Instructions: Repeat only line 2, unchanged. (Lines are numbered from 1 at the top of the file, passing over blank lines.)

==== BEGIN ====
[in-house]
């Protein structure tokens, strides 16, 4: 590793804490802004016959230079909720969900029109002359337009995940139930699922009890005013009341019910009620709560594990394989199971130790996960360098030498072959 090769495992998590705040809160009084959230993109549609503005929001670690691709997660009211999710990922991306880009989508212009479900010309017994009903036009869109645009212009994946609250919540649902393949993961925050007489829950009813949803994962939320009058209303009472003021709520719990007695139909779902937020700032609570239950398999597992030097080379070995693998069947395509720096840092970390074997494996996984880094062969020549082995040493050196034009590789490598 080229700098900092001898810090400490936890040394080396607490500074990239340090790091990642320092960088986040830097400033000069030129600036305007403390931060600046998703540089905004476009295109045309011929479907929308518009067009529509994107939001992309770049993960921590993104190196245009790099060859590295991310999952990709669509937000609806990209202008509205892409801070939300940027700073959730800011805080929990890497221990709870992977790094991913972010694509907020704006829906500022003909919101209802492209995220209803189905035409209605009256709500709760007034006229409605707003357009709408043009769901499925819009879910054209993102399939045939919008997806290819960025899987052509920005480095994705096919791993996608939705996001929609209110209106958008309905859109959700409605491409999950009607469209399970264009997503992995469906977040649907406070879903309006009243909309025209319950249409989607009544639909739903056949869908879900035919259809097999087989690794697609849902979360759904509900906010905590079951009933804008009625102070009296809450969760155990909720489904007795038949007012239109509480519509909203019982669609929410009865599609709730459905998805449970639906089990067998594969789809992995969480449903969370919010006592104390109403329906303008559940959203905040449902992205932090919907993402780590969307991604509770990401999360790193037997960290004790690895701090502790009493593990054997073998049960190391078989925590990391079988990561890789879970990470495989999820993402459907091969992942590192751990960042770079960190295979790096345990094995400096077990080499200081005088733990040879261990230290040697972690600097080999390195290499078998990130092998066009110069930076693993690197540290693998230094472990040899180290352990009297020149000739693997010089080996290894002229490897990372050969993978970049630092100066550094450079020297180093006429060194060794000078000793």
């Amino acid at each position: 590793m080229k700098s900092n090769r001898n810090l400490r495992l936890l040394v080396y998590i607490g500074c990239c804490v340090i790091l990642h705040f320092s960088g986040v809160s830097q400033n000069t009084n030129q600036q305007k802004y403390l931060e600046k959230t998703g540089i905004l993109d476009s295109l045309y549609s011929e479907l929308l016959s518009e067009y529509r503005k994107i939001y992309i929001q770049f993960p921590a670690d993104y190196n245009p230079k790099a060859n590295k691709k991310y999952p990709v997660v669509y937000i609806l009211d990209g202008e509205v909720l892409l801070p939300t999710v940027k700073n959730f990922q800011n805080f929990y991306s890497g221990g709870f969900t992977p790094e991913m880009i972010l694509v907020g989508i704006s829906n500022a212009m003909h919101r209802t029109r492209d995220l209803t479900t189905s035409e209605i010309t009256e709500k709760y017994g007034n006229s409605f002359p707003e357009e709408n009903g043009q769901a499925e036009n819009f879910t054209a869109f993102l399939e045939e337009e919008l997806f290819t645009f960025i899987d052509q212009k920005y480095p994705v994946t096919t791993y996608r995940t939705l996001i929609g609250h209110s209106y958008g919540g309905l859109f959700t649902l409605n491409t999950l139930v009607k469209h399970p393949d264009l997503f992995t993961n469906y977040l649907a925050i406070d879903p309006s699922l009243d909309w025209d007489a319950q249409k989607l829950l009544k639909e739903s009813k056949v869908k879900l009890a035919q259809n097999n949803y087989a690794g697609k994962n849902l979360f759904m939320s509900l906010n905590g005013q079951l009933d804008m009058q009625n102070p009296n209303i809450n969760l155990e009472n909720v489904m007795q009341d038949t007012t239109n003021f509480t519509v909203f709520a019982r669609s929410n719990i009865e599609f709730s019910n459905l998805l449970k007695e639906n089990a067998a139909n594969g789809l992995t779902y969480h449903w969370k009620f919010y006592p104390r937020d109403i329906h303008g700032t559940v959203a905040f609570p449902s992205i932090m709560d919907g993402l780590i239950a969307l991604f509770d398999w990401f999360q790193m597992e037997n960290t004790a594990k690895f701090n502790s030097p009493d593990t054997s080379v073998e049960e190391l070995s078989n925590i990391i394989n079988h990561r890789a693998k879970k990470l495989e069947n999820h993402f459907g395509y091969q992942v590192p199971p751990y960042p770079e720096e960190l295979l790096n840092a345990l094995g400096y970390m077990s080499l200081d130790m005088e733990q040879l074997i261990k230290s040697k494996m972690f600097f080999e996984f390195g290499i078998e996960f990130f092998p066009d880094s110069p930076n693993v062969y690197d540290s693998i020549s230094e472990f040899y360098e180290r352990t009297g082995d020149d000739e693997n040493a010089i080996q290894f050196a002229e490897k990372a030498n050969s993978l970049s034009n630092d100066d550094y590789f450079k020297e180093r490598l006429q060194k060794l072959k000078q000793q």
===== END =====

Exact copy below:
């Protein structure tokens, strides 16, 4: 590793804490802004016959230079909720969900029109002359337009995940139930699922009890005013009341019910009620709560594990394989199971130790996960360098030498072959 090769495992998590705040809160009084959230993109549609503005929001670690691709997660009211999710990922991306880009989508212009479900010309017994009903036009869109645009212009994946609250919540649902393949993961925050007489829950009813949803994962939320009058209303009472003021709520719990007695139909779902937020700032609570239950398999597992030097080379070995693998069947395509720096840092970390074997494996996984880094062969020549082995040493050196034009590789490598 080229700098900092001898810090400490936890040394080396607490500074990239340090790091990642320092960088986040830097400033000069030129600036305007403390931060600046998703540089905004476009295109045309011929479907929308518009067009529509994107939001992309770049993960921590993104190196245009790099060859590295991310999952990709669509937000609806990209202008509205892409801070939300940027700073959730800011805080929990890497221990709870992977790094991913972010694509907020704006829906500022003909919101209802492209995220209803189905035409209605009256709500709760007034006229409605707003357009709408043009769901499925819009879910054209993102399939045939919008997806290819960025899987052509920005480095994705096919791993996608939705996001929609209110209106958008309905859109959700409605491409999950009607469209399970264009997503992995469906977040649907406070879903309006009243909309025209319950249409989607009544639909739903056949869908879900035919259809097999087989690794697609849902979360759904509900906010905590079951009933804008009625102070009296809450969760155990909720489904007795038949007012239109509480519509909203019982669609929410009865599609709730459905998805449970639906089990067998594969789809992995969480449903969370919010006592104390109403329906303008559940959203905040449902992205932090919907993402780590969307991604509770990401999360790193037997960290004790690895701090502790009493593990054997073998049960190391078989925590990391079988990561890789879970990470495989999820993402459907091969992942590192751990960042770079960190295979790096345990094995400096077990080499200081005088733990040879261990230290040697972690600097080999390195290499078998990130092998066009110069930076693993690197540290693998230094472990040899180290352990009297020149000739693997010089080996290894002229490897990372050969993978970049630092100066550094450079020297180093006429060194060794000078000793």